If Shambling Ghast is how we’re expected to find Treasures, I’m shambling on to the next card in the pack. Best case scenario? You immediately Deadly Dispute it and ramp out a five-drop on Turn 3. Without being able to achieve that consistently, it’s a combo where one of the pieces is dreadful on its own.
Skullport Merchant, however, is exactly what I want to be doing. A free Treasure is hard to come by, but I love the ability to trade in excess wealth (or random creatures) for cards for only 1B. I suspect this will play like a mythic uncommon in the right decks. Consider that Sailor of Means enabled a truly busted control deck in Ixalan and it did nothing except create a token.
Sphere of Annihilation
My only concern here is that without being able to ramp with Treasure, you can find yourself in the position of not being able to wipe your opponent’s largest threat, which will leave you wondering if it was even a wipe at all (more of a bidet, frankly). Exiling is a real effect, though, and this will even wipe out the occasional planeswalker, making it a solid card that I’m exceptionally excited about in venture decks.
This seems designed for Dimir decks but shoots out a Treasure, so I’m at a loss. This feels too narrow initially with too much setup cost to be viable, but I suspect that getting an early Treasure will make this more playable than not. Consider that there are only two ways to guarantee you a Treasure on Turn 2 at common and one of them is Mimic.
Is there some Abzan lifegain deck I do not see that this would be just marginally bad in? I keep checking the set list to look for Vampire as a relevant creature type. Or a “2/3 matters” deck. Still nothing.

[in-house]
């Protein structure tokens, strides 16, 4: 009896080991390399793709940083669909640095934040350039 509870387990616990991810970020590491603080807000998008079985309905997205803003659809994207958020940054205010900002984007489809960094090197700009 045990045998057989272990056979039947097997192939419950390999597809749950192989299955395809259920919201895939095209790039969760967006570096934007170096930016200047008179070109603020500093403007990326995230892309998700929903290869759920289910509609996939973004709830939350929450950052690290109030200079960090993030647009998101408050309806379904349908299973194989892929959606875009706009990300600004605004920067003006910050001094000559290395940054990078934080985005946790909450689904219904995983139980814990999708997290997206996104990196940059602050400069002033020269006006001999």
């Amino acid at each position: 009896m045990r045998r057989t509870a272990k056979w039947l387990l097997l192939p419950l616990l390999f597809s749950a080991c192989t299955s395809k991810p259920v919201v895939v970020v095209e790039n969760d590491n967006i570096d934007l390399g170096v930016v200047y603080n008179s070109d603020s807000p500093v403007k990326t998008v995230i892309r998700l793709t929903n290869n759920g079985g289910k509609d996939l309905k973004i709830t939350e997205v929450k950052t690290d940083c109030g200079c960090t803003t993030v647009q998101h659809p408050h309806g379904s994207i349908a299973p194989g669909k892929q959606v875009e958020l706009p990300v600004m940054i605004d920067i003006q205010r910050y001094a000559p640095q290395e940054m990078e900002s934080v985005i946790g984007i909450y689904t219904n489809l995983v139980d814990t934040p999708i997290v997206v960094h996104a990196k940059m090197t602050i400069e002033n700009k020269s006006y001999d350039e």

I’m going to ignore the “ultimate” text and see Vorpal Sword for what it is: a nicely statted Equipment that isn’t unreasonable to throw on a token and make it a real pain for your opponent. Otherwise, this isn’t a terrible backup plan for unused Treasures that you may accumulate.
An odd finisher for aggressive black decks, it’s certainly a way to replenish your hand after an opponent stabilizes. I imagine your typical play pattern is Warlock Class on Turn 1, curve out with creatures before going to Level 2, and then hoping for a Beta Strike where you get in just enough damage to hope Level 3 ends it. I’m not sold.
Sure, there are many flyers in Adventures in the Forgotten Realms, but a 4/4 will often rule the skies. A single hit makes the Regent an 8/8, with ward guaranteeing they need to two-for-one themselves to answer it. It doesn’t take the Tinder profile art to get me swiping right.
Thanks to Game of Thrones, I understand what’s happening here, and it’s pretty great. Wight, however, feels like it’s outclassed pretty quickly and is a poor topdeck on every level. It’s a serviceable two-drop with occasional upside, something you’re happy to include for curve considerations.
I’m all for forcing opponents to make tough decisions. There are times when Yuan-Ti simply must be blocked to prevent venturing, and others when you want them hanging back on defense. Repeatable venturing, again, must be worth it.
Your creatures will die. This is their way. Venturing at the end of your turn is a profitable enterprise, especially with a 3/5 body that should be sticking around. Upgrade this slightly in Golgari or Rakdos decks that are dying more frequently, but I’m curious to see how this does in a Orzhov venture-dedicated deck that wants to be more controlling.
Top Black Commons
- Grim Bounty
- Precipitous Drop
- Yuan-Ti Fang-Blade
- Hoard Robber
Removal is rarely overrated in Limited and black is chock-full of it this time around, so I love it as a jumping-off point in Adventures in the Forgotten Realms Draft. Whether you’re clearing the way for your aggressive decks or holding the fort while venturing for massive card advantage, it’s a powerful color that can play commons in multiple different archetypes at an advantage. A very strong start to the set thus far.
Coming up next, we’ll be looking at red and trying to figure out what it actually does outside of attack, as this is a fairly weak collection of cards when it comes to doing much else.